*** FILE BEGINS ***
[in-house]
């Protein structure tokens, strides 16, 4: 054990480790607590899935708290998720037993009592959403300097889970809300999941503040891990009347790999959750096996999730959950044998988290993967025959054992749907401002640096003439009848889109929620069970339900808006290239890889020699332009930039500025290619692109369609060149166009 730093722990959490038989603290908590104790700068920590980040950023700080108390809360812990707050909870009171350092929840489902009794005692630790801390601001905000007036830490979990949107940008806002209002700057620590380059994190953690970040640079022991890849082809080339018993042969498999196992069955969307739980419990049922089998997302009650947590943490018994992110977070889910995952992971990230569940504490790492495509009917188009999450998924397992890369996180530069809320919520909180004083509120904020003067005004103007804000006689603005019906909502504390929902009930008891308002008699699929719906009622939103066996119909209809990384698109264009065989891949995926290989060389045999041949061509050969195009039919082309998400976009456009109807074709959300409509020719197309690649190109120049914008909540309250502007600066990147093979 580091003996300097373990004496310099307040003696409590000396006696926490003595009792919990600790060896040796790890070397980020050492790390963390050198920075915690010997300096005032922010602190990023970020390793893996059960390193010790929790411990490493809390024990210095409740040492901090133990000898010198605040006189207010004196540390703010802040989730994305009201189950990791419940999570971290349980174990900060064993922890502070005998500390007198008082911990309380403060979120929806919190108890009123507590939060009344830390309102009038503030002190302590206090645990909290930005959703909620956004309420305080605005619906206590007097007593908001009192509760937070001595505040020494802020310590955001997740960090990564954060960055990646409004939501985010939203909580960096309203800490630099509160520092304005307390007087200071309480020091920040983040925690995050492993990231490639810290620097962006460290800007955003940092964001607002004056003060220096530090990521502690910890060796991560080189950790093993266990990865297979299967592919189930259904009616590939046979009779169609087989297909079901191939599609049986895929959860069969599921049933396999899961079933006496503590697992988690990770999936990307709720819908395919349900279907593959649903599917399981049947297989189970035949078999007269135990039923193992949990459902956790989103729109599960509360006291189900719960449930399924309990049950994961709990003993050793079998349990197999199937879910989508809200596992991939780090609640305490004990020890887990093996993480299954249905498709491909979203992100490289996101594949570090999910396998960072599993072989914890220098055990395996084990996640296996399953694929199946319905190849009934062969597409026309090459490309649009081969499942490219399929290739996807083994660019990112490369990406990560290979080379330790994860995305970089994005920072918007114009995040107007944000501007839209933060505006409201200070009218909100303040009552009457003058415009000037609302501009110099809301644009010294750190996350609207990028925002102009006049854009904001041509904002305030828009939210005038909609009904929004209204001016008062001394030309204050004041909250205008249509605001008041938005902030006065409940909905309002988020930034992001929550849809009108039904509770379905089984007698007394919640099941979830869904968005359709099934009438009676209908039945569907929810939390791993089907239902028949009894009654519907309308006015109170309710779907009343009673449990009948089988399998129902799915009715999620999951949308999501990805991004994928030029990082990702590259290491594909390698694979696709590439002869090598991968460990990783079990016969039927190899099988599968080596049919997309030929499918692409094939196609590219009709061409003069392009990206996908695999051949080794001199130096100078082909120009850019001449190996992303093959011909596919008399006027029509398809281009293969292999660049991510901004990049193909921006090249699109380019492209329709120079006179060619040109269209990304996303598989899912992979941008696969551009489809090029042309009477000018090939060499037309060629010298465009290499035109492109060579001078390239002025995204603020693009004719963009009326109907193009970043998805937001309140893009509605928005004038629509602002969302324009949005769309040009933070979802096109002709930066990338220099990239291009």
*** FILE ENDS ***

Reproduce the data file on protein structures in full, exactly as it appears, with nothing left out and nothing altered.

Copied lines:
[in-house]
């Protein structure tokens, strides 16, 4: 054990480790607590899935708290998720037993009592959403300097889970809300999941503040891990009347790999959750096996999730959950044998988290993967025959054992749907401002640096003439009848889109929620069970339900808006290239890889020699332009930039500025290619692109369609060149166009 730093722990959490038989603290908590104790700068920590980040950023700080108390809360812990707050909870009171350092929840489902009794005692630790801390601001905000007036830490979990949107940008806002209002700057620590380059994190953690970040640079022991890849082809080339018993042969498999196992069955969307739980419990049922089998997302009650947590943490018994992110977070889910995952992971990230569940504490790492495509009917188009999450998924397992890369996180530069809320919520909180004083509120904020003067005004103007804000006689603005019906909502504390929902009930008891308002008699699929719906009622939103066996119909209809990384698109264009065989891949995926290989060389045999041949061509050969195009039919082309998400976009456009109807074709959300409509020719197309690649190109120049914008909540309250502007600066990147093979 580091003996300097373990004496310099307040003696409590000396006696926490003595009792919990600790060896040796790890070397980020050492790390963390050198920075915690010997300096005032922010602190990023970020390793893996059960390193010790929790411990490493809390024990210095409740040492901090133990000898010198605040006189207010004196540390703010802040989730994305009201189950990791419940999570971290349980174990900060064993922890502070005998500390007198008082911990309380403060979120929806919190108890009123507590939060009344830390309102009038503030002190302590206090645990909290930005959703909620956004309420305080605005619906206590007097007593908001009192509760937070001595505040020494802020310590955001997740960090990564954060960055990646409004939501985010939203909580960096309203800490630099509160520092304005307390007087200071309480020091920040983040925690995050492993990231490639810290620097962006460290800007955003940092964001607002004056003060220096530090990521502690910890060796991560080189950790093993266990990865297979299967592919189930259904009616590939046979009779169609087989297909079901191939599609049986895929959860069969599921049933396999899961079933006496503590697992988690990770999936990307709720819908395919349900279907593959649903599917399981049947297989189970035949078999007269135990039923193992949990459902956790989103729109599960509360006291189900719960449930399924309990049950994961709990003993050793079998349990197999199937879910989508809200596992991939780090609640305490004990020890887990093996993480299954249905498709491909979203992100490289996101594949570090999910396998960072599993072989914890220098055990395996084990996640296996399953694929199946319905190849009934062969597409026309090459490309649009081969499942490219399929290739996807083994660019990112490369990406990560290979080379330790994860995305970089994005920072918007114009995040107007944000501007839209933060505006409201200070009218909100303040009552009457003058415009000037609302501009110099809301644009010294750190996350609207990028925002102009006049854009904001041509904002305030828009939210005038909609009904929004209204001016008062001394030309204050004041909250205008249509605001008041938005902030006065409940909905309002988020930034992001929550849809009108039904509770379905089984007698007394919640099941979830869904968005359709099934009438009676209908039945569907929810939390791993089907239902028949009894009654519907309308006015109170309710779907009343009673449990009948089988399998129902799915009715999620999951949308999501990805991004994928030029990082990702590259290491594909390698694979696709590439002869090598991968460990990783079990016969039927190899099988599968080596049919997309030929499918692409094939196609590219009709061409003069392009990206996908695999051949080794001199130096100078082909120009850019001449190996992303093959011909596919008399006027029509398809281009293969292999660049991510901004990049193909921006090249699109380019492209329709120079006179060619040109269209990304996303598989899912992979941008696969551009489809090029042309009477000018090939060499037309060629010298465009290499035109492109060579001078390239002025995204603020693009004719963009009326109907193009970043998805937001309140893009509605928005004038629509602002969302324009949005769309040009933070979802096109002709930066990338220099990239291009």